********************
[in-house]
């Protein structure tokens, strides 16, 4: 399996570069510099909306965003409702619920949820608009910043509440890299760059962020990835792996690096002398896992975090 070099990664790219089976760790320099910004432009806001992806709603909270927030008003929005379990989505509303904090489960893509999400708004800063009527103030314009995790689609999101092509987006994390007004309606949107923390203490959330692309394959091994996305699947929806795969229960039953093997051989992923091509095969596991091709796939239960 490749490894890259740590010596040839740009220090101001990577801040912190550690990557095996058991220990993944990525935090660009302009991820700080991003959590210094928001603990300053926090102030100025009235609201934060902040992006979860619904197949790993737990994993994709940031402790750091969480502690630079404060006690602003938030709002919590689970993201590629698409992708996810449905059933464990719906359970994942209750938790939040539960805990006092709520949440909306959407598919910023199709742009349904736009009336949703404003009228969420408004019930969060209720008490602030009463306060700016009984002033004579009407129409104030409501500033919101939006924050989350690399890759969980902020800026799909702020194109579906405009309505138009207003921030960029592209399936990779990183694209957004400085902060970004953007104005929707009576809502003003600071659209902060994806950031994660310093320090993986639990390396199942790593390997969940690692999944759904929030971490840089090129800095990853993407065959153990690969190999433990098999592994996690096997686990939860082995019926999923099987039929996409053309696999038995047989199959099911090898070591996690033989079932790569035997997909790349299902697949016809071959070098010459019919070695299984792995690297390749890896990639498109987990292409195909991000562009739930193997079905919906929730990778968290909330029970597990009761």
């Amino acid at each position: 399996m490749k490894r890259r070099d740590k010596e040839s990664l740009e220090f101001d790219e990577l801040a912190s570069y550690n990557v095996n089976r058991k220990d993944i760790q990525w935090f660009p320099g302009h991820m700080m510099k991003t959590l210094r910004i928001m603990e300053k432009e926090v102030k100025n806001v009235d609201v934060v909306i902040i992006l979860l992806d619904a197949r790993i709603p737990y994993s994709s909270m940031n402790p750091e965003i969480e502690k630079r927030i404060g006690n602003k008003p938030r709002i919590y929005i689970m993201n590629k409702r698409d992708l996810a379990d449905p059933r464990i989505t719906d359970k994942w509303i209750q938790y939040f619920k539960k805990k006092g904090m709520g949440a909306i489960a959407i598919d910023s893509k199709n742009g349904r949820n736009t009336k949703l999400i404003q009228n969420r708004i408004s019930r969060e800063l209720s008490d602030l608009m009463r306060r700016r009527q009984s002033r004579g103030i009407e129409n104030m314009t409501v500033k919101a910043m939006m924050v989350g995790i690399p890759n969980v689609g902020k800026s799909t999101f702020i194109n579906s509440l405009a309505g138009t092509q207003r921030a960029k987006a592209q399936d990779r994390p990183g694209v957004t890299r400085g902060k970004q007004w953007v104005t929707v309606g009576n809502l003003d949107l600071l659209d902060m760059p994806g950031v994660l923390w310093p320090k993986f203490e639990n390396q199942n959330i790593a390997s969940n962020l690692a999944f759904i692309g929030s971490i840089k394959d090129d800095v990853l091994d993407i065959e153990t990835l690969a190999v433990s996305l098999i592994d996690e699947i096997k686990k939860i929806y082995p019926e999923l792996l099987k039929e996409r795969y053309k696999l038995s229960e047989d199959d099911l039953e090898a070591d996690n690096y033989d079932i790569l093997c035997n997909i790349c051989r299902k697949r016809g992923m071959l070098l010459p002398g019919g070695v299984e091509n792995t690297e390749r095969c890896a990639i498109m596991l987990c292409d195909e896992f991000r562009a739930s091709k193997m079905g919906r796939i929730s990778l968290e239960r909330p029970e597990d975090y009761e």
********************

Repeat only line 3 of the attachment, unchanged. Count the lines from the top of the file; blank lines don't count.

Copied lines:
């Amino acid at each position: 399996m490749k490894r890259r070099d740590k010596e040839s990664l740009e220090f101001d790219e990577l801040a912190s570069y550690n990557v095996n089976r058991k220990d993944i760790q990525w935090f660009p320099g302009h991820m700080m510099k991003t959590l210094r910004i928001m603990e300053k432009e926090v102030k100025n806001v009235d609201v934060v909306i902040i992006l979860l992806d619904a197949r790993i709603p737990y994993s994709s909270m940031n402790p750091e965003i969480e502690k630079r927030i404060g006690n602003k008003p938030r709002i919590y929005i689970m993201n590629k409702r698409d992708l996810a379990d449905p059933r464990i989505t719906d359970k994942w509303i209750q938790y939040f619920k539960k805990k006092g904090m709520g949440a909306i489960a959407i598919d910023s893509k199709n742009g349904r949820n736009t009336k949703l999400i404003q009228n969420r708004i408004s019930r969060e800063l209720s008490d602030l608009m009463r306060r700016r009527q009984s002033r004579g103030i009407e129409n104030m314009t409501v500033k919101a910043m939006m924050v989350g995790i690399p890759n969980v689609g902020k800026s799909t999101f702020i194109n579906s509440l405009a309505g138009t092509q207003r921030a960029k987006a592209q399936d990779r994390p990183g694209v957004t890299r400085g902060k970004q007004w953007v104005t929707v309606g009576n809502l003003d949107l600071l659209d902060m760059p994806g950031v994660l923390w310093p320090k993986f203490e639990n390396q199942n959330i790593a390997s969940n962020l690692a999944f759904i692309g929030s971490i840089k394959d090129d800095v990853l091994d993407i065959e153990t990835l690969a190999v433990s996305l098999i592994d996690e699947i096997k686990k939860i929806y082995p019926e999923l792996l099987k039929e996409r795969y053309k696999l038995s229960e047989d199959d099911l039953e090898a070591d996690n690096y033989d079932i790569l093997c035997n997909i790349c051989r299902k697949r016809g992923m071959l070098l010459p002398g019919g070695v299984e091509n792995t690297e390749r095969c890896a990639i498109m596991l987990c292409d195909e896992f991000r562009a739930s091709k193997m079905g919906r796939i929730s990778l968290e239960r909330p029970e597990d975090y009761e």